A plaintiff cannot succeed in whistleblower litigation against his former employer without demonstrating a specific, objectively reasonable belief that the employer violated a law or public policy, according to a recently published opinion of a New Jersey appellate court. New Jersey’s Conscientious Employee Protection Act (“CEPA”), N.J.S.A. 34:19-1 to -8, provides, in part, that a licensed health care professional may assert a whistleblower claim against his employer if he possesses a “reasonable belief that the employer’s conduct ‘constitutes improper quality of patient care[.]’” Hitesman v. Bridgeway Inc., 2013 N.J. Super. LEXIS 44, A-0140-11T3 (App. Div. Mar. 22, 2013). The appellate court found in favor of the employer and dismissed this case (reversing the rulings of the trial court and vacating a jury verdict), in finding that the plaintiff was not entitled to whistleblower protection under CEPA because he relied on a code of ethics that applied to him as a nurse, but not specifically to his former employer, a long-term care nursing home facility. By pointing out multiple errors committed by the trial court, the appellate court offered specific guidance to (1) trial judges who are often asked to dismiss similar lawsuits at various stages of litigation and (2) defense counsel who seek to prevent these types of cases from reaching juries or overturn adverse rulings on appeal.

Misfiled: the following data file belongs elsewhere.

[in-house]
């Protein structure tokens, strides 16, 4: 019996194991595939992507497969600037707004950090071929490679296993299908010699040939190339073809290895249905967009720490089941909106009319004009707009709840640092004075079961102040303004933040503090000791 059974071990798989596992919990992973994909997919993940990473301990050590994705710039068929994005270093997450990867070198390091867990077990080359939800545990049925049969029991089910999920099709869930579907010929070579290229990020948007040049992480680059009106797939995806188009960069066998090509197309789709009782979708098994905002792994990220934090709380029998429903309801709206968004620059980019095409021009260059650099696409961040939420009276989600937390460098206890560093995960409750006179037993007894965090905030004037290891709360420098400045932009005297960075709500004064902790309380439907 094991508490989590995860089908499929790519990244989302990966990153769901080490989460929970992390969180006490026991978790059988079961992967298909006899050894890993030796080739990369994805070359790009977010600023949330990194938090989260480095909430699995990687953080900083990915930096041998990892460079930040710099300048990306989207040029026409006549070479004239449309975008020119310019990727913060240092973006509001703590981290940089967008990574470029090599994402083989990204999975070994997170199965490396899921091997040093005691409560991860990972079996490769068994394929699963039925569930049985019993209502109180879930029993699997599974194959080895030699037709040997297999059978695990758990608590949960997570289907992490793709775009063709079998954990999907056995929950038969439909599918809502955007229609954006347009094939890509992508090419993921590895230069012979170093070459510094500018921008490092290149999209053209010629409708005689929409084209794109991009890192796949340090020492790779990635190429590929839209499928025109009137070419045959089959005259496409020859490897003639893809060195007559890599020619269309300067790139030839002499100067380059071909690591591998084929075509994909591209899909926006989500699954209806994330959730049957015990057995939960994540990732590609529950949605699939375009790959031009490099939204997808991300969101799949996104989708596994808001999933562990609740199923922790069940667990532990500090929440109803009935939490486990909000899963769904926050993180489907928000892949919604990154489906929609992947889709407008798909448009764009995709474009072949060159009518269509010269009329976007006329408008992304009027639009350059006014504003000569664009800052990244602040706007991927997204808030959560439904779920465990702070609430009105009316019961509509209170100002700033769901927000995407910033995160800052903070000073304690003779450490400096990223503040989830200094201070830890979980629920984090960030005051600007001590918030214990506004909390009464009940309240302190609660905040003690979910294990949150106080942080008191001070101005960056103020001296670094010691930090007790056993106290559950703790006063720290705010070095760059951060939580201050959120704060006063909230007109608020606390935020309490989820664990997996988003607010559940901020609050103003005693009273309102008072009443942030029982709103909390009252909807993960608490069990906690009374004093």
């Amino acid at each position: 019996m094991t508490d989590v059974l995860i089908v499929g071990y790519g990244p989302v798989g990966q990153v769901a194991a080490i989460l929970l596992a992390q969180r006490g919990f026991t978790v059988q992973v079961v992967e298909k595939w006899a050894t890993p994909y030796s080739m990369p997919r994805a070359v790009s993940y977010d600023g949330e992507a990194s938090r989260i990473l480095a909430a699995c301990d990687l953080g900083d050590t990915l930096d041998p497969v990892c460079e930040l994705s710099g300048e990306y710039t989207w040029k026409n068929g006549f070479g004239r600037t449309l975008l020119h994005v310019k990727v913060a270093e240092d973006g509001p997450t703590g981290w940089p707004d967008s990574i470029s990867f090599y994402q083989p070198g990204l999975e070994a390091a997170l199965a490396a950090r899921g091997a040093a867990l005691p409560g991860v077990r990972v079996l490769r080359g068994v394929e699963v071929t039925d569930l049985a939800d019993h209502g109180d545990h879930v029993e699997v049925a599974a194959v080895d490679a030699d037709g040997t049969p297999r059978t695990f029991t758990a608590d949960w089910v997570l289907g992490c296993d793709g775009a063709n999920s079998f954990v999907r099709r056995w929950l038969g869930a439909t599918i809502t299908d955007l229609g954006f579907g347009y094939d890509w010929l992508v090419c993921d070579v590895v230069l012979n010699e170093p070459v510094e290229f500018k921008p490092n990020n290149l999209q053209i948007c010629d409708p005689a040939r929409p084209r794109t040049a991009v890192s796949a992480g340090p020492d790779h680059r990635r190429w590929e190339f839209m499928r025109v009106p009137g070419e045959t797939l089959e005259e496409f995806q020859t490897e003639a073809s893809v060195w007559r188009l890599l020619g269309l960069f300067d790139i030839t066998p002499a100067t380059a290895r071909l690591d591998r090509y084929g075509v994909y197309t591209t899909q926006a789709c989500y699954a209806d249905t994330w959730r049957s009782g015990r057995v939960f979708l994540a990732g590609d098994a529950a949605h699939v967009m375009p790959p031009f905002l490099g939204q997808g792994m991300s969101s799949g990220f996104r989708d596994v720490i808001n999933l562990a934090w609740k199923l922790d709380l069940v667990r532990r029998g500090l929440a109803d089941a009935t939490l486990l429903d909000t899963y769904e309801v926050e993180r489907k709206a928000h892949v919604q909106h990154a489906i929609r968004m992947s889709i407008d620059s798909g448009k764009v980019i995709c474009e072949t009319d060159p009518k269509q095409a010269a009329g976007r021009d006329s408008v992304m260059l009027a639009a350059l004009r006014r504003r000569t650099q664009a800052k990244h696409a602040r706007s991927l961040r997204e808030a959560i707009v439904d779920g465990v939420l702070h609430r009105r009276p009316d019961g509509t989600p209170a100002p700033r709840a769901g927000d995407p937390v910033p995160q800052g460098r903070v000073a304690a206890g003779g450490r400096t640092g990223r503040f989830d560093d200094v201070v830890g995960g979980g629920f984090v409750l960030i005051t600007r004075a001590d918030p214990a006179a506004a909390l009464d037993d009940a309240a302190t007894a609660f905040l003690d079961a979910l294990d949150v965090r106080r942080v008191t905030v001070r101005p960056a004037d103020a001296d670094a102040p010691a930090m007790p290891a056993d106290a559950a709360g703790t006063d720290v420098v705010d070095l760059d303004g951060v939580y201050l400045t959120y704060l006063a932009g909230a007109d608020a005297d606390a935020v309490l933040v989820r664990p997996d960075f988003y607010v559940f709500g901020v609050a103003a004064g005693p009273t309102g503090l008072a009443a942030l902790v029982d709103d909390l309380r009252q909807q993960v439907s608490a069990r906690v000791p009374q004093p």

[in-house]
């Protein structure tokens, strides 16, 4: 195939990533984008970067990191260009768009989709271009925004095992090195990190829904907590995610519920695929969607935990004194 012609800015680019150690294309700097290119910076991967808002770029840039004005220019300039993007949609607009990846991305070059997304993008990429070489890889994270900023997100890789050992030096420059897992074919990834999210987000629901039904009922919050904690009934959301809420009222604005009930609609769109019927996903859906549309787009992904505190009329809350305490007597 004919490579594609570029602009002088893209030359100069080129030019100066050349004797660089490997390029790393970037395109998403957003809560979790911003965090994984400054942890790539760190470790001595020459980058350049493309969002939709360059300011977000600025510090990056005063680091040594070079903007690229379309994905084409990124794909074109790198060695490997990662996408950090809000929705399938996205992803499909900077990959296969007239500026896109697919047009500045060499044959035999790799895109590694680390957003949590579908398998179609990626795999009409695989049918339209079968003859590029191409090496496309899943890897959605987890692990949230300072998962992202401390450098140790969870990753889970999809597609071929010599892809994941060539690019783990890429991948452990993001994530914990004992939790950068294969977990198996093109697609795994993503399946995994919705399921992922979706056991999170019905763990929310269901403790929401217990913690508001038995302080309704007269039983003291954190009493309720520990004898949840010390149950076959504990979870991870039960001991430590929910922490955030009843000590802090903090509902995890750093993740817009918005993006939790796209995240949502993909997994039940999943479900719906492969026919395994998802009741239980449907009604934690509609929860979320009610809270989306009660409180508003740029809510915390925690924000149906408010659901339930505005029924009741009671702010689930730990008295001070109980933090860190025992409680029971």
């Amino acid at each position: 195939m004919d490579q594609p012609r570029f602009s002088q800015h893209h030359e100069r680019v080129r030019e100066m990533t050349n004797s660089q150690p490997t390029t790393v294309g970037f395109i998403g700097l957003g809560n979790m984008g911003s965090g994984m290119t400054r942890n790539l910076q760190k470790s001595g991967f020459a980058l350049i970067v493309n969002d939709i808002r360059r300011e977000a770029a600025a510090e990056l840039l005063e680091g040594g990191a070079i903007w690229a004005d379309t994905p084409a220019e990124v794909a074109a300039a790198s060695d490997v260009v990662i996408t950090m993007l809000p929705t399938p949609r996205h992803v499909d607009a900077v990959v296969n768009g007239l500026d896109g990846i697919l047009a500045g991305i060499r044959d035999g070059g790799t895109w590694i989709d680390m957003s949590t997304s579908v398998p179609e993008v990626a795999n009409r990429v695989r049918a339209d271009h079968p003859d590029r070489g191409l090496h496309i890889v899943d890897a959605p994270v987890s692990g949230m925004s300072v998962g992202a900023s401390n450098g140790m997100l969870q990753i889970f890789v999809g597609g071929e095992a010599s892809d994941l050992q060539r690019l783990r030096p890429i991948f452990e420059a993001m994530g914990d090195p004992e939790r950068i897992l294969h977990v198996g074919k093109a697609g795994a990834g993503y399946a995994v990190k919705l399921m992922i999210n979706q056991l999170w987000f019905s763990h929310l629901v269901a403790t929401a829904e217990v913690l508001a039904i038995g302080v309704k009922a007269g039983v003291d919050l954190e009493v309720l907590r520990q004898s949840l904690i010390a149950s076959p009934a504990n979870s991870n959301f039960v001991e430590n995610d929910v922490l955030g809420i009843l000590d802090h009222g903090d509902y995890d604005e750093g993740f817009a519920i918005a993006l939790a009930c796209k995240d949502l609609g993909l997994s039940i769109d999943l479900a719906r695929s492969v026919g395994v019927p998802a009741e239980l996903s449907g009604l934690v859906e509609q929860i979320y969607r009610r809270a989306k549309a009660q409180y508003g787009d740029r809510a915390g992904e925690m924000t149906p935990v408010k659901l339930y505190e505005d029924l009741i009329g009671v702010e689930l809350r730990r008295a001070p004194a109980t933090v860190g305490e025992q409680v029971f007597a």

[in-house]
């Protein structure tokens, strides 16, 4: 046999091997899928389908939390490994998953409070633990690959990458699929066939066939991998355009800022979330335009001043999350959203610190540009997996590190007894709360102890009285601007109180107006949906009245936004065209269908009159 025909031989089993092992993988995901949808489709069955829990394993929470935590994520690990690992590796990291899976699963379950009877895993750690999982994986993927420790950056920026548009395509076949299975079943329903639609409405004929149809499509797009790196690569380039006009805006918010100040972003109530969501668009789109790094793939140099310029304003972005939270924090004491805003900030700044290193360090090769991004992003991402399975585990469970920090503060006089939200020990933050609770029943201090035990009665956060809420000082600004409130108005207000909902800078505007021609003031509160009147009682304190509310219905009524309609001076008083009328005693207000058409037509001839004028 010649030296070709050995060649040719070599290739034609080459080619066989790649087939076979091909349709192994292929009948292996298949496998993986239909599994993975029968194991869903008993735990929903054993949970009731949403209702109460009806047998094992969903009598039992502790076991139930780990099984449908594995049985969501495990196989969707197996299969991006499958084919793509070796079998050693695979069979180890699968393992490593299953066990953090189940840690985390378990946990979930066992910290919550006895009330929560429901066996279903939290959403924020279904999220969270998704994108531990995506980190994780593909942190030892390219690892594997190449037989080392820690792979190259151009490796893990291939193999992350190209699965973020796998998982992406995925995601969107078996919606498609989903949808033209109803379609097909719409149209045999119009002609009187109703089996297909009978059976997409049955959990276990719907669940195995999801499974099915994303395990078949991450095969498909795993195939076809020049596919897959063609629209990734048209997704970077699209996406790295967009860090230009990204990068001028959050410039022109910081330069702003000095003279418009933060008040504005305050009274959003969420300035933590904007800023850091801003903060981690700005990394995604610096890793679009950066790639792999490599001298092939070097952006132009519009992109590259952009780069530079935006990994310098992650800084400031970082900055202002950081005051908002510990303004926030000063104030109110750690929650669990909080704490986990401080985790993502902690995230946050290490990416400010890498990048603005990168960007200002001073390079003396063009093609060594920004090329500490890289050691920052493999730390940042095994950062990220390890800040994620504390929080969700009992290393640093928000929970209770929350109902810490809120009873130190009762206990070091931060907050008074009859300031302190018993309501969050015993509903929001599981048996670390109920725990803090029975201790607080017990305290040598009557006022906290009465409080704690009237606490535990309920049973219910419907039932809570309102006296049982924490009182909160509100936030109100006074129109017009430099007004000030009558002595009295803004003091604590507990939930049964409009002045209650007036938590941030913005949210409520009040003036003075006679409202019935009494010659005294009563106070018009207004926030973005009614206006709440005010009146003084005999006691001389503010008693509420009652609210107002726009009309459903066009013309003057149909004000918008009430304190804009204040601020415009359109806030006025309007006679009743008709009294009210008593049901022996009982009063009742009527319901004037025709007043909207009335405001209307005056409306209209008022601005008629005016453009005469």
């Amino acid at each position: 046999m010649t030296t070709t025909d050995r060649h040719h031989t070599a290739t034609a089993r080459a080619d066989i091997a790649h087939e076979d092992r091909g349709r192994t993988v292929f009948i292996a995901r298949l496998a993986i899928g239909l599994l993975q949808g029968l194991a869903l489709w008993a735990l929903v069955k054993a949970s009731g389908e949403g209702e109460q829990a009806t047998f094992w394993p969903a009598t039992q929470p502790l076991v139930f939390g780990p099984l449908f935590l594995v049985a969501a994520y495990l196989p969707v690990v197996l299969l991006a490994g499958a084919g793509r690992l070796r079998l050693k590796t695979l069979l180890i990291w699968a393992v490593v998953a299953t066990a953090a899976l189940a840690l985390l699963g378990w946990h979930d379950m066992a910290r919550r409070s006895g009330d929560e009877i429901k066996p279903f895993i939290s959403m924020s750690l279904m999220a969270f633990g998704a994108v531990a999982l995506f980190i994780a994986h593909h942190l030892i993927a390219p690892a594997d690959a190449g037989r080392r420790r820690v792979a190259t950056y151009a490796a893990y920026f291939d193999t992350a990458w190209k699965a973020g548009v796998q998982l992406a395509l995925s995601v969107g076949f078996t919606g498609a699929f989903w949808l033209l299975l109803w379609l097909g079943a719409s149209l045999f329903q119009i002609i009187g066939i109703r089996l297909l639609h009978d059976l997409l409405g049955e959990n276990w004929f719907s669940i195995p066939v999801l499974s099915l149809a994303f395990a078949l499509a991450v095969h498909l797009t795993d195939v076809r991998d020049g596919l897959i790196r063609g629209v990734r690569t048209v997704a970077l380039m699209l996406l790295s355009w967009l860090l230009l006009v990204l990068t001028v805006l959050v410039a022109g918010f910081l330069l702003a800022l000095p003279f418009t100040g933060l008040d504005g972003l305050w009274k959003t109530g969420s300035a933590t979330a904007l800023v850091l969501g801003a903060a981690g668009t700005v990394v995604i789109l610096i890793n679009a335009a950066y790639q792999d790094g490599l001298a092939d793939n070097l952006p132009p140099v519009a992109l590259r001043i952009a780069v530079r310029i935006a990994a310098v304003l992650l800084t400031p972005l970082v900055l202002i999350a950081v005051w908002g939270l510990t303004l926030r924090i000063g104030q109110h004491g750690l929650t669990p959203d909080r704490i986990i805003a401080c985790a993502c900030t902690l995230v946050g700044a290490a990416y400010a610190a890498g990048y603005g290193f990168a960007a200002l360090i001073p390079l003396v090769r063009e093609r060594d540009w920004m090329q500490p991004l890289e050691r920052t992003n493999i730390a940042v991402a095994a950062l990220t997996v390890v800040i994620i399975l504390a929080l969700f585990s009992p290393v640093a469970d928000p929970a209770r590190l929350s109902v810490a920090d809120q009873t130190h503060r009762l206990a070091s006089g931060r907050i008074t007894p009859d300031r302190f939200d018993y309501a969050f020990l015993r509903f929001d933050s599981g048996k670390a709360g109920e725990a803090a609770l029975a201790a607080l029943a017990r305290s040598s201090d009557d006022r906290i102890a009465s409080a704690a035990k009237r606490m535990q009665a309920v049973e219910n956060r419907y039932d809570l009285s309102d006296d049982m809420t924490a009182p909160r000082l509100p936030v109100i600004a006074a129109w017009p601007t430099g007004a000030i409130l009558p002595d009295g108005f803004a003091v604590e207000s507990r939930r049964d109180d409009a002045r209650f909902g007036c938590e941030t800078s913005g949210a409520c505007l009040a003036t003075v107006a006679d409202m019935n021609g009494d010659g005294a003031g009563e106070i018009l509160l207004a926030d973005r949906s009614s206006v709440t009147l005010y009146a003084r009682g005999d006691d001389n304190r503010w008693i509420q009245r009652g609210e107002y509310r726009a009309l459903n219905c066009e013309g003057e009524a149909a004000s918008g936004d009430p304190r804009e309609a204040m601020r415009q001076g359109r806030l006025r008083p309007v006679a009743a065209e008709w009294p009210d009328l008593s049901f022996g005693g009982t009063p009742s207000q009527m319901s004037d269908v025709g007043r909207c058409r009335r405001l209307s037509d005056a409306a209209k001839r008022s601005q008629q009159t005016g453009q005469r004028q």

In Hitesman, the plaintiff was discharged after he anonymously contacted governmental agencies and the media to report his concerns regarding what he believed was an “inordinate rate of infection among patients” and released to the media confidential administrative logs, which his employer asserted violated HIPAA, 42 U.S.C. §§ 1320d-1 to -9. The plaintiff had also raised the same concerns internally, so when the New Jersey Department of Health and Social Services contacted the nursing home facility, the administrators asked the plaintiff whether he had contacted the state authorities....
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